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Africa North
Egypt's Government Apologizes After a Beating Is Televised
2013-02-03
[NY Times] Egypt's Interior Ministry issued a rare apology on Saturday, a day after a group of its officers were seen beating a naked man two blocks from the palace of President Mohamed Morsi, an episode captured by television cameras and broadcast live during festivities between protesters and riot coppers.

In a statement, the ministry said it regretted the beating and called it an "individual attack" that did not reflect police doctrine. The police were performing their duties "with a new spirit" of Egypt's revolution, the ministry said, adding that the beating would be investigated with "objectivity and transparency."

Mr. Morsi's office also issued a statement saying it was "pained by the shocking footage."

More than 50 people have been killed over the last 10 days during fighting in several Egyptian cities in some of the worst violence since the fall of President Hosni Mubarak
...The former President-for-Life of Egypt, dumped by popular demand in early 2011...
almost two years ago. That uprising was set off in part by widespread anger with the ministry's long record of police brutality.

The beating, though, provoked a different kind of outrage, crystallizing for many the collapse of order and civility that has derailed Egypt's transition from its authoritarian past. And even if most Egyptians could agree that the beating was vile, they could agree on little else.

Beneath the official pronouncements of regret, supporters and opponents of Mr. Morsi continued to blame one another for the festivities on Saturday, each citing the unrest as evidence to support their political complaints.

By Saturday evening, even the essential details of the attack were in dispute as the victim, Hamada Saber, gave an interview on state television
... and if you can't believe state television who can you believe?
asserting that the coppers who beat him had actually been trying to help him.

Speaking from his hospital bed, he said that the riot officers had come to his aid as he was running from protesters who stripped and robbed him. He said the attack started after he felt what might have been a bullet or birdshot that struck him in the leg, which came, he said, from the "side of the protesters."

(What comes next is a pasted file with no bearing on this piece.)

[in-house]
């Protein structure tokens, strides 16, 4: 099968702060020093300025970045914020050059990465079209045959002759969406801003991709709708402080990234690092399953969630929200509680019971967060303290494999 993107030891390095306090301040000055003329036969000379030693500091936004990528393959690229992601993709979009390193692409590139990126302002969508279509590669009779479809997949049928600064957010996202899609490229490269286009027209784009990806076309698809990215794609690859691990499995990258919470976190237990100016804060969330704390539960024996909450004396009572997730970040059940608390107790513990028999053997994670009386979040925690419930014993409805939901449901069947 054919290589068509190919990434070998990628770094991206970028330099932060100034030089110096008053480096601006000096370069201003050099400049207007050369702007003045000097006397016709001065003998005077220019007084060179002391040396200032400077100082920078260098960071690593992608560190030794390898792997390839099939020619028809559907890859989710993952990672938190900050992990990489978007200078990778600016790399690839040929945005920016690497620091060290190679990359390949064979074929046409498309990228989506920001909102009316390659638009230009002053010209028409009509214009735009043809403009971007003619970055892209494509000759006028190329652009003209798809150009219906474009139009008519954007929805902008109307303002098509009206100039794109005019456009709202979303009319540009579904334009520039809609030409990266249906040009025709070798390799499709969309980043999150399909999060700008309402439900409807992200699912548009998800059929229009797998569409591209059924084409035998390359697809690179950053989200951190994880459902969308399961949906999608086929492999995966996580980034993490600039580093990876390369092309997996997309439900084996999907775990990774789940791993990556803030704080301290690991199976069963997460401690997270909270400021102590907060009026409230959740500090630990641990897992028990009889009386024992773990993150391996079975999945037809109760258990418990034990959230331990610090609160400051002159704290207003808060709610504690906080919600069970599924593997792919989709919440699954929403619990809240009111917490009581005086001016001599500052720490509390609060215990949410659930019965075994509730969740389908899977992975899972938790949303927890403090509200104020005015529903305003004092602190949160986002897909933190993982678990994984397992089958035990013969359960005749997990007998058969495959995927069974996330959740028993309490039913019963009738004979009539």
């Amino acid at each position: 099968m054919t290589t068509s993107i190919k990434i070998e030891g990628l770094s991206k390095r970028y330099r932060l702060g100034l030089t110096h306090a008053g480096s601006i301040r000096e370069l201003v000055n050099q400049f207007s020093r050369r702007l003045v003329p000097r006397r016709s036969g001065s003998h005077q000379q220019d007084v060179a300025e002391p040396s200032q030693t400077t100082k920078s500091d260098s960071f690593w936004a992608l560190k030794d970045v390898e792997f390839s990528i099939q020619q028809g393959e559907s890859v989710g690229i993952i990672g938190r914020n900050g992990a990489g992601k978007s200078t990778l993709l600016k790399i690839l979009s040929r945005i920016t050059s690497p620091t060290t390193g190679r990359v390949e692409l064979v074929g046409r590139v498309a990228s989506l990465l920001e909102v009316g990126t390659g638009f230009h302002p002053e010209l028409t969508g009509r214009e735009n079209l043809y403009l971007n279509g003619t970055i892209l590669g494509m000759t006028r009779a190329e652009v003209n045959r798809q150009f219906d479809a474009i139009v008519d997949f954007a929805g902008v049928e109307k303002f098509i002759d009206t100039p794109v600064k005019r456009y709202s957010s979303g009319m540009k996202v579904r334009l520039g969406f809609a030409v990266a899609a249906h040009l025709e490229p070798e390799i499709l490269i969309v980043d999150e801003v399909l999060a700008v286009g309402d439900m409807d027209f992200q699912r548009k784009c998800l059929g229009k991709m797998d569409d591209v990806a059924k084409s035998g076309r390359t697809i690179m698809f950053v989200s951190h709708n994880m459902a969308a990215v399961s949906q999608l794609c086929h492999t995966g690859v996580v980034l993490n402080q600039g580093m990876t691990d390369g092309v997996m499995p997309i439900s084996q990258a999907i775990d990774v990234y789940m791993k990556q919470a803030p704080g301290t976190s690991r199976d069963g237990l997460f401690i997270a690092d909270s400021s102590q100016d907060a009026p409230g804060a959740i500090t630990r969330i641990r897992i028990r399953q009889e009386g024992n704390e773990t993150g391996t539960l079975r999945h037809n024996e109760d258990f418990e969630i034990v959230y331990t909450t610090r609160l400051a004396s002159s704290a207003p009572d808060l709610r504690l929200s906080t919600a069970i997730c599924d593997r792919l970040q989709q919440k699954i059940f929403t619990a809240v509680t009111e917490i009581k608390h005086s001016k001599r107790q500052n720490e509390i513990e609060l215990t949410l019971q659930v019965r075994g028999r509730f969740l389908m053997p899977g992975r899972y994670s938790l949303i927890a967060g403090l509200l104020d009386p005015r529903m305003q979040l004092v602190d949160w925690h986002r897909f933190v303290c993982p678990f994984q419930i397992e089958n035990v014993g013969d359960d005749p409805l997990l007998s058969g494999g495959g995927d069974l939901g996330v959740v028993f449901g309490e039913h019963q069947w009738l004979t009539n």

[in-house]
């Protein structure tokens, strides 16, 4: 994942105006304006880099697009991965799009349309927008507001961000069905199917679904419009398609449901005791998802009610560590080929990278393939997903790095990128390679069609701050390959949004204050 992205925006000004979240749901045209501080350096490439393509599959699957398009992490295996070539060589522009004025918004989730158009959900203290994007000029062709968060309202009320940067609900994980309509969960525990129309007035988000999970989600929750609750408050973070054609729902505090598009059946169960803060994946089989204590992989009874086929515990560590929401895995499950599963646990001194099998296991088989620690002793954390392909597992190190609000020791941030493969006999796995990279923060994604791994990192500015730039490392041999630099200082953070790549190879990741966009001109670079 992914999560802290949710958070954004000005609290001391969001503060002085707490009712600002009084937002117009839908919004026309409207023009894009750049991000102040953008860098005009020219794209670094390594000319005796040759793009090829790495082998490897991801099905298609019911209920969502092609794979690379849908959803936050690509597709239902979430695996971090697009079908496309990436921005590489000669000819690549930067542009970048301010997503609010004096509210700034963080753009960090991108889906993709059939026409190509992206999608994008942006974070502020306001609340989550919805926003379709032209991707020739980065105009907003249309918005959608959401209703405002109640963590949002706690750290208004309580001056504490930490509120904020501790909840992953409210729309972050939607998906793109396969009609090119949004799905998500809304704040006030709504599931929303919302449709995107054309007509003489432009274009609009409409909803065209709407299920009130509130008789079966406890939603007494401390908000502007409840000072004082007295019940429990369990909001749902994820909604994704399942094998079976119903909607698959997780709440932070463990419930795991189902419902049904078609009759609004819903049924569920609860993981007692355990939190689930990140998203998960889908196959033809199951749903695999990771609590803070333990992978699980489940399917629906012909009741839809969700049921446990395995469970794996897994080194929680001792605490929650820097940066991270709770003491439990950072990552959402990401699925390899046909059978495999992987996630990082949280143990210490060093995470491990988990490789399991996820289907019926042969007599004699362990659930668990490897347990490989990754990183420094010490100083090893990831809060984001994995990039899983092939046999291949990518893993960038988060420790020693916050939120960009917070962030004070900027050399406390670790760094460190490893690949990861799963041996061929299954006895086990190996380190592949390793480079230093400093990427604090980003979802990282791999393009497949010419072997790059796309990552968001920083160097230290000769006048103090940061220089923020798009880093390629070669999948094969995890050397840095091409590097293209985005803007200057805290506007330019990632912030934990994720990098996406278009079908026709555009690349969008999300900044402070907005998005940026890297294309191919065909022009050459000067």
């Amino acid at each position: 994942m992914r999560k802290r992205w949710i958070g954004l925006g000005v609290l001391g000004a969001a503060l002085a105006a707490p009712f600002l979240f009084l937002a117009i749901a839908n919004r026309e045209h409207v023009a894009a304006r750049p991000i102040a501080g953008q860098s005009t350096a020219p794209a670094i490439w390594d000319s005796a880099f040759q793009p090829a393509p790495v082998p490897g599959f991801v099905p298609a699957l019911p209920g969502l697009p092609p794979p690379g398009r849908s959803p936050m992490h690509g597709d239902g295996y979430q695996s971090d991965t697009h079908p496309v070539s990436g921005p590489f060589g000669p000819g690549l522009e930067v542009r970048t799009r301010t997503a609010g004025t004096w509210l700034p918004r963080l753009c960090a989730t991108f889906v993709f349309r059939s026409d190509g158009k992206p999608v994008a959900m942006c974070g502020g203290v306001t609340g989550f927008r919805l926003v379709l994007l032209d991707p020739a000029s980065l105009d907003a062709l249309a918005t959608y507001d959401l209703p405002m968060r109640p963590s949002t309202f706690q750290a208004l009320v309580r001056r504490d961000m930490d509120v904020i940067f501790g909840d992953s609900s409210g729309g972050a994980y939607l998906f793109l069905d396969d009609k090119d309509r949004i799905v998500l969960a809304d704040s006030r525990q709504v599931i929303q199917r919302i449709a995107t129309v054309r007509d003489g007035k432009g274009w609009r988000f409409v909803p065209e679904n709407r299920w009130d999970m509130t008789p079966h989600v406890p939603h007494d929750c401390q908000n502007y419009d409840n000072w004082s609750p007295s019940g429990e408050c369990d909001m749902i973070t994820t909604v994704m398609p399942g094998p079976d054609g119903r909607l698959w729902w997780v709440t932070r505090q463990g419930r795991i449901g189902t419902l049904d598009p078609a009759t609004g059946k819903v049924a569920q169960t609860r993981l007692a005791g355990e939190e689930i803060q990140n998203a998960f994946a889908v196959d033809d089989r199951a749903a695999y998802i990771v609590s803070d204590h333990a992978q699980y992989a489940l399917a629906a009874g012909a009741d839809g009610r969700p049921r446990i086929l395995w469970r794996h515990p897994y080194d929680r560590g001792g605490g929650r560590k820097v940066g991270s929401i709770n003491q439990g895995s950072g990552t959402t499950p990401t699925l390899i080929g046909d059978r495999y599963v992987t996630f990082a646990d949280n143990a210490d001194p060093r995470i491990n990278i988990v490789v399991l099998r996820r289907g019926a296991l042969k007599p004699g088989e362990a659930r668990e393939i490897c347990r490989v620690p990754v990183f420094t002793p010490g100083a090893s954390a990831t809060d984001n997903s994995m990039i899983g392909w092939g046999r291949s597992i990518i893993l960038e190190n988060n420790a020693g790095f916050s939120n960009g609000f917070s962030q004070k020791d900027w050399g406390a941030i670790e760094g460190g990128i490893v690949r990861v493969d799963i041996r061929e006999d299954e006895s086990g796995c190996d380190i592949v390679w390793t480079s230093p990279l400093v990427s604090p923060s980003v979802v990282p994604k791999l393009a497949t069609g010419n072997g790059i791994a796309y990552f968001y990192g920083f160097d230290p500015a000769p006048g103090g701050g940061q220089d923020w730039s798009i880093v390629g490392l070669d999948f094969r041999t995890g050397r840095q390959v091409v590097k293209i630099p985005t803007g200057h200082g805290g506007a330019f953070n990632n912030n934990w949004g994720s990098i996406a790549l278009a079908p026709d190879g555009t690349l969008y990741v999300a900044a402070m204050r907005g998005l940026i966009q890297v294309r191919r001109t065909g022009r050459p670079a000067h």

"I was afraid," he said, adding that as he ran, officers came to his aid. "They tried to help me," he said.

His account contradicted the reports of witnesses, as well as the video, raising the question of whether he was intimidated or coerced by security officials.

The graphic images of the beating showed Mr. Saber naked and being dragged and beaten by riot coppers with his pants pulled down around his ankles. A witness, Mai Sirry, said she and others watching the protests from her apartment saw officers beat Mr. Saber and strip him of some of his clothes. Officers were cursing at him as they dragged him on the street, his pants around his knees, she said.

Later Saturday, the interior minister, Mohamed Ibrahim, repeated Mr. Saber's account, though he still acknowledged that the officers' conduct was "excessive," and said he had ordered an investigation.
Posted by:Fred

#4  At least it wasn't a cheesy, amateurish video belittling Mo...
Posted by: Pappy   2013-02-03 13:13  

#3  Sorry you had to see that. We'll make sure you don't see it anymore...
Posted by: tu3031   2013-02-03 12:35  

#2  Yep. The Instaprof has a on going program of posts documenting American cops going after anyone filming their public actions (ridiculous given that COPS has been airing for a couple of decades on national television and infinite reruns on independent TV channels).
Posted by: Procopius2k   2013-02-03 08:39  

#1  For letting it be televised?
Posted by: g(r)omgoru   2013-02-03 05:09  

00:00